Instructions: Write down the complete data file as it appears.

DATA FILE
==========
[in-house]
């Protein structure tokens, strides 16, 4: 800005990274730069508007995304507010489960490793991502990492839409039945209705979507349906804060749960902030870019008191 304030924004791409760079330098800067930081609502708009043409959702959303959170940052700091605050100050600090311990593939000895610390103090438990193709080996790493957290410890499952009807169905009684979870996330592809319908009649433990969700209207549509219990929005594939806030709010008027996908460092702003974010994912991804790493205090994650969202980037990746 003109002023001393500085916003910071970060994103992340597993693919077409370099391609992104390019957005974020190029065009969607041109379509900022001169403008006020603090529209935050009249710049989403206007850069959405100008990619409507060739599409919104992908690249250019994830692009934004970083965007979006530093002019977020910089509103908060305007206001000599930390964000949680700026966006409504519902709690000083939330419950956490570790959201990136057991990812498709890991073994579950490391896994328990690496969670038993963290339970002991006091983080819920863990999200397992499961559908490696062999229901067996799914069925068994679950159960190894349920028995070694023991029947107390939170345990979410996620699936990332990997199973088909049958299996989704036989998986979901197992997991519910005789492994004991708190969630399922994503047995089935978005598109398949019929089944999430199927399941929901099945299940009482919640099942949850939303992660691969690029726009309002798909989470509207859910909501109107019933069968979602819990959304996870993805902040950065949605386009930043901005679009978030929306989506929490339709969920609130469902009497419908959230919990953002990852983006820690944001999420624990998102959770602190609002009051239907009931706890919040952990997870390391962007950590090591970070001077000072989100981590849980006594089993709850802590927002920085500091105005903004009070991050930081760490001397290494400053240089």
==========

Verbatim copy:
[in-house]
């Protein structure tokens, strides 16, 4: 800005990274730069508007995304507010489960490793991502990492839409039945209705979507349906804060749960902030870019008191 304030924004791409760079330098800067930081609502708009043409959702959303959170940052700091605050100050600090311990593939000895610390103090438990193709080996790493957290410890499952009807169905009684979870996330592809319908009649433990969700209207549509219990929005594939806030709010008027996908460092702003974010994912991804790493205090994650969202980037990746 003109002023001393500085916003910071970060994103992340597993693919077409370099391609992104390019957005974020190029065009969607041109379509900022001169403008006020603090529209935050009249710049989403206007850069959405100008990619409507060739599409919104992908690249250019994830692009934004970083965007979006530093002019977020910089509103908060305007206001000599930390964000949680700026966006409504519902709690000083939330419950956490570790959201990136057991990812498709890991073994579950490391896994328990690496969670038993963290339970002991006091983080819920863990999200397992499961559908490696062999229901067996799914069925068994679950159960190894349920028995070694023991029947107390939170345990979410996620699936990332990997199973088909049958299996989704036989998986979901197992997991519910005789492994004991708190969630399922994503047995089935978005598109398949019929089944999430199927399941929901099945299940009482919640099942949850939303992660691969690029726009309002798909989470509207859910909501109107019933069968979602819990959304996870993805902040950065949605386009930043901005679009978030929306989506929490339709969920609130469902009497419908959230919990953002990852983006820690944001999420624990998102959770602190609002009051239907009931706890919040952990997870390391962007950590090591970070001077000072989100981590849980006594089993709850802590927002920085500091105005903004009070991050930081760490001397290494400053240089």